Top CNS stories for today including America watching agog as Christine Blasey Ford gave emotional testimony before the Senate Judiciary Committee about her alleged assault in 1982 by Supreme Court nominee Brett Kavanaugh, and Kavanaugh later delivered his lengthy rebutal; in a batch of five cases taken up for the start of the October term, the Supreme Court agrees to review claims over a fishing trip that turned fatal when public utility workers attempted to raise a downed power line from the Tennessee River, ninety-eight mountain goats are starting over in the peaks of the Cascade Mountains in Washington state, after the government flew them there from the Olympic Peninsula; a California landowner scored a major court victory Wednesday when a federal judge ruled that the government wrongly designated 56 acres of its land as critical habitat for the Riverside fairy shrimp; a former West Virginia Supreme Court justice sues the state claiming lawmakers had violated her constitutional rights to free speech and due process; a new study suggests half of the world’s killer whale populations could collapse in the next century due to the buildup of toxic PCBs, and more.

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Nightly Brief

Top CNS stories for today including a federal judge in San Francisco hinting he would block the Trump administration’s decision to yank temporary authorization from hundreds of thousands of immigrants; attorney Michael Avenatti releases the identity of his client accusing Brett Kavanaugh of being present for a gang rape and saying she later became a victim herself; the Fourth Circuit grapples with whether a politician has the right to block critics from their official social media pages; an expanded panel of Ninth Circuit judges reconsiders whether a San Francisco law requiring warning labels on billboard ads for soda passes constitutional muster; a Massachusetts zoo must face Endangered Species Act claims over its treatment of two Asian elephants in the collection; a new study suggests a newly discovered hummingbird found in the Andes mountain range in Ecuador is already critically endangered, and more.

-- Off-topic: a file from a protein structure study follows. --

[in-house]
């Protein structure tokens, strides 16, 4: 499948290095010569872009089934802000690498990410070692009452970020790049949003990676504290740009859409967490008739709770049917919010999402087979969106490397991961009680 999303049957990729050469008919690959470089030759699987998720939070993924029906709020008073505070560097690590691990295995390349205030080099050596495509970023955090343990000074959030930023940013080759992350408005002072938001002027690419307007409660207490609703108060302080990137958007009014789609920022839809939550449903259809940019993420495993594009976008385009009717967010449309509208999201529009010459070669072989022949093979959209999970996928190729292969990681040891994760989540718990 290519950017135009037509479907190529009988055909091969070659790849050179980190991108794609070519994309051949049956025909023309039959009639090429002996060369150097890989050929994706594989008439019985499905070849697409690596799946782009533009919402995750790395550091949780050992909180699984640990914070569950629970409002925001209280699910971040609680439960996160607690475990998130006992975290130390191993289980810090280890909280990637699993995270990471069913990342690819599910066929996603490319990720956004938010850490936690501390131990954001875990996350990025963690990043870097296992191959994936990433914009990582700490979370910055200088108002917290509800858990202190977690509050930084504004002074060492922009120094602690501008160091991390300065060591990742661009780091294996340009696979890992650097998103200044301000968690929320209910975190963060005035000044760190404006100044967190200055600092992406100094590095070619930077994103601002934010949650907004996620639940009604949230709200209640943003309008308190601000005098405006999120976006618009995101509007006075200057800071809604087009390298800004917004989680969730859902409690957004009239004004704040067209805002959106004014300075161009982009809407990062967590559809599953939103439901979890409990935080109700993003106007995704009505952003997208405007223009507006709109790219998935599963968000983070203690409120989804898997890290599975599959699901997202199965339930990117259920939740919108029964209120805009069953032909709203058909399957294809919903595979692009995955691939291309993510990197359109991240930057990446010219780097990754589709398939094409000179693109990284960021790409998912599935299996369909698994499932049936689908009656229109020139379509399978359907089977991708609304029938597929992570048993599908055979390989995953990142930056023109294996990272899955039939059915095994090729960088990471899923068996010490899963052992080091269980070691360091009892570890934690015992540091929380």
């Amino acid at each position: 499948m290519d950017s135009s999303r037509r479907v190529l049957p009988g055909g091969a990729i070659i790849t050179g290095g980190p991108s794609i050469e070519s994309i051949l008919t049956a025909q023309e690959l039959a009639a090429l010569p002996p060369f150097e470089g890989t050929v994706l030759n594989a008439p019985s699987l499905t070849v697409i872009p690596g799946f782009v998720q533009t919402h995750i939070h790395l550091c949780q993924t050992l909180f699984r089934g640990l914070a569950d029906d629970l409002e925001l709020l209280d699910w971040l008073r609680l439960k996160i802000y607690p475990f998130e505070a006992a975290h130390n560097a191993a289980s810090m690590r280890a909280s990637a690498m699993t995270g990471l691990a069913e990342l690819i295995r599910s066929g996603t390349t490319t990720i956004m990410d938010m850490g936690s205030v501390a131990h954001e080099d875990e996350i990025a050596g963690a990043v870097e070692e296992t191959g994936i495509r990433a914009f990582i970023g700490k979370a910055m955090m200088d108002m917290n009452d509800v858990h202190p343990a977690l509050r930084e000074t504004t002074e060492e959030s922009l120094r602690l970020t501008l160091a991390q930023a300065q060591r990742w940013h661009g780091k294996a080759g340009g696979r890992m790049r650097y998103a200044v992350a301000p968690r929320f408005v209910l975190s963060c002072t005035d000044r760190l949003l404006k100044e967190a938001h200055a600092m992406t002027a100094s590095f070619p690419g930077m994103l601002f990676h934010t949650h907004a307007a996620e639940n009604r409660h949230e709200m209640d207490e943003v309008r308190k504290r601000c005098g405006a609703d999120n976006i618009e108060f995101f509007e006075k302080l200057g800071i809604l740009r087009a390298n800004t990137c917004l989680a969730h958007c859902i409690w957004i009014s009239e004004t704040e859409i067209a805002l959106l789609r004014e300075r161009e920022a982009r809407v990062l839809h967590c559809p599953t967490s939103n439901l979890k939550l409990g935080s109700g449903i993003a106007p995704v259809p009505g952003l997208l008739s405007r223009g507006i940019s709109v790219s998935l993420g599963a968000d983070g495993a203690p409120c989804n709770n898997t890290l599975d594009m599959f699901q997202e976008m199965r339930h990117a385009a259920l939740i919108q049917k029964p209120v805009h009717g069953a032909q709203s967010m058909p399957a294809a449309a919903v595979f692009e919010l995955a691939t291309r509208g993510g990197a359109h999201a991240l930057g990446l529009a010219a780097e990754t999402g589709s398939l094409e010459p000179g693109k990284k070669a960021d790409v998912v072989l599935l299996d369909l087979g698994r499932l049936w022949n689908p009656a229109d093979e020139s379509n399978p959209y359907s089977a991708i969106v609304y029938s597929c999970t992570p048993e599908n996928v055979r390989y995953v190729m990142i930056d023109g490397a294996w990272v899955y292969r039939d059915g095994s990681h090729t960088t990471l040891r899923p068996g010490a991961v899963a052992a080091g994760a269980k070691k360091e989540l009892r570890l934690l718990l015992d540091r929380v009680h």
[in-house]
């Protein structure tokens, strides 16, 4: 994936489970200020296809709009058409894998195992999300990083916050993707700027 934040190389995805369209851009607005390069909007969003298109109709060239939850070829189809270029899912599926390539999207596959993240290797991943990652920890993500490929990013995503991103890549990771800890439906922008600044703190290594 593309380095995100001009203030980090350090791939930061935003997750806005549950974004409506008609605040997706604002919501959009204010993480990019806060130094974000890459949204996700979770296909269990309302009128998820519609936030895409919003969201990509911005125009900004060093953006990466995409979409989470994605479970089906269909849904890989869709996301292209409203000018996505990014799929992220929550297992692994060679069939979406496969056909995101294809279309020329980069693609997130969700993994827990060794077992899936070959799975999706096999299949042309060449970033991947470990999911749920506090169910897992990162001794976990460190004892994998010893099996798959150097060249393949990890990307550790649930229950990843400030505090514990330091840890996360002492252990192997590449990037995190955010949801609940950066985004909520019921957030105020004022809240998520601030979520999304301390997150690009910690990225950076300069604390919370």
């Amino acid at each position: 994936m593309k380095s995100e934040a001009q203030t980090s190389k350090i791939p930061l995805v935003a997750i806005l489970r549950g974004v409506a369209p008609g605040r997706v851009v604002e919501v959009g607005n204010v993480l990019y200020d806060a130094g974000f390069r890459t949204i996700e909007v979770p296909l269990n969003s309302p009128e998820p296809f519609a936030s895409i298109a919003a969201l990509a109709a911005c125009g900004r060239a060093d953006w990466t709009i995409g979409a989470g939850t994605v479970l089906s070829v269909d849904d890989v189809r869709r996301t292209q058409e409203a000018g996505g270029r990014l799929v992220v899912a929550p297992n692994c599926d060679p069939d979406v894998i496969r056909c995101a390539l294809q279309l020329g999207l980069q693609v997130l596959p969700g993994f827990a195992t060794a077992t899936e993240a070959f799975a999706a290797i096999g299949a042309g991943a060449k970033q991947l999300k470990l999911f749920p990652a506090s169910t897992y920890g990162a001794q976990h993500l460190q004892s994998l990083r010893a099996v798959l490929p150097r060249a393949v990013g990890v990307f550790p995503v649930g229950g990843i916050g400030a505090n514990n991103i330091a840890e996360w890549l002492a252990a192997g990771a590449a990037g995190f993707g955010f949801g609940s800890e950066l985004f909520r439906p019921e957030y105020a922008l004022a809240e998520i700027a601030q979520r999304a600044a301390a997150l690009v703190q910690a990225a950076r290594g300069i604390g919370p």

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Nightly Brief

Top CNS stories for today including President Donald Trump opening to unexpected comic relief in his second big speech at the General Assembly; the chief judge of the Fourth Circuit questions the validity of eminent domain laws; a federal judge on Monday restores Endangered Species Act protections to grizzly bears; a Ninth Circuit panel finds an arbitrator, not a judge, has authority to decide whether drivers’ beef over being classified as independent contractors should be arbitrated or resolved via class action; nearly two years into Donald Trump’s presidency, the partisan divide over the media and its role in the American democracy appears to have widened, a new study says; the Fourth Estate loses a court battle to learn what allowances members of European Parliament get for travel, subsistence and parliamentary assistance, and more.

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Nightly Brief

Top CNS stories for today including Judge Brett Kavanaugh voweding in a new letter to the Senate Judiciary Committee that he will “not be intimidated” into withdrawing from consideration as Donald Trump’s nominee to the U.S. Supreme Court; meanwhile, the White House announced Trump will have a crucial sit-down with Deputy Attorney General Rod Rosenstein; attorneys for accused Russian agent Maria Butina insists in a court filing that they followed court procedure in subpoenaing certain records from American University; U.S. Sen. Ted Cruz and challenger Rep. Beto O’Rourke heatedly clash in their first debate; the California Judicial Council mets to hash out how the courts will actually operate in a world without money bail; a new study suggests the active ingredient in popular weed killer Roundup may indirectly kill honey bees, and more.